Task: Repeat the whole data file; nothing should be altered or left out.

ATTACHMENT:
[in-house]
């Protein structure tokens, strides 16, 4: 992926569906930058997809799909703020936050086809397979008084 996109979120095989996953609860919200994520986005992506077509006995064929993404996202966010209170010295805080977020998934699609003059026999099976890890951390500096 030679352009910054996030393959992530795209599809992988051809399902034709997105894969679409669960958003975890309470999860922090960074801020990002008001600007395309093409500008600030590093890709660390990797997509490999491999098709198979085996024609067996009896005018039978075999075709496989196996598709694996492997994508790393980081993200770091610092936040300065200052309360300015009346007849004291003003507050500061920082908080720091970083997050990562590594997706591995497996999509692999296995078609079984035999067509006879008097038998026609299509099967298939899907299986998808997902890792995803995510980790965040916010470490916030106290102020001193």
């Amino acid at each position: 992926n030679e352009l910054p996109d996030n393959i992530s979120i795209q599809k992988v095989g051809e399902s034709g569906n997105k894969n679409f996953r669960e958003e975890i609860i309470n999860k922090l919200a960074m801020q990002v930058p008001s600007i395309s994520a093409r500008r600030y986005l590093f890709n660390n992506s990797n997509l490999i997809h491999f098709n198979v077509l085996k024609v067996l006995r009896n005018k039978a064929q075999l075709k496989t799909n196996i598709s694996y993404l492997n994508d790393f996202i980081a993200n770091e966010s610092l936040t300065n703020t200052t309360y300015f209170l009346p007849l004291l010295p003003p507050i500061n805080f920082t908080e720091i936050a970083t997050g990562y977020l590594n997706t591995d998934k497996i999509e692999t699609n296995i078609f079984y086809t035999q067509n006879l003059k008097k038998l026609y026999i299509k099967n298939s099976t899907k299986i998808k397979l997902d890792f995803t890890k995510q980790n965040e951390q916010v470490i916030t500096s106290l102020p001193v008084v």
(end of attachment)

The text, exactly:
[in-house]
């Protein structure tokens, strides 16, 4: 992926569906930058997809799909703020936050086809397979008084 996109979120095989996953609860919200994520986005992506077509006995064929993404996202966010209170010295805080977020998934699609003059026999099976890890951390500096 030679352009910054996030393959992530795209599809992988051809399902034709997105894969679409669960958003975890309470999860922090960074801020990002008001600007395309093409500008600030590093890709660390990797997509490999491999098709198979085996024609067996009896005018039978075999075709496989196996598709694996492997994508790393980081993200770091610092936040300065200052309360300015009346007849004291003003507050500061920082908080720091970083997050990562590594997706591995497996999509692999296995078609079984035999067509006879008097038998026609299509099967298939899907299986998808997902890792995803995510980790965040916010470490916030106290102020001193």
């Amino acid at each position: 992926n030679e352009l910054p996109d996030n393959i992530s979120i795209q599809k992988v095989g051809e399902s034709g569906n997105k894969n679409f996953r669960e958003e975890i609860i309470n999860k922090l919200a960074m801020q990002v930058p008001s600007i395309s994520a093409r500008r600030y986005l590093f890709n660390n992506s990797n997509l490999i997809h491999f098709n198979v077509l085996k024609v067996l006995r009896n005018k039978a064929q075999l075709k496989t799909n196996i598709s694996y993404l492997n994508d790393f996202i980081a993200n770091e966010s610092l936040t300065n703020t200052t309360y300015f209170l009346p007849l004291l010295p003003p507050i500061n805080f920082t908080e720091i936050a970083t997050g990562y977020l590594n997706t591995d998934k497996i999509e692999t699609n296995i078609f079984y086809t035999q067509n006879l003059k008097k038998l026609y026999i299509k099967n298939s099976t899907k299986i998808k397979l997902d890792f995803t890890k995510q980790n965040e951390q916010v470490i916030t500096s106290l102020p001193v008084v």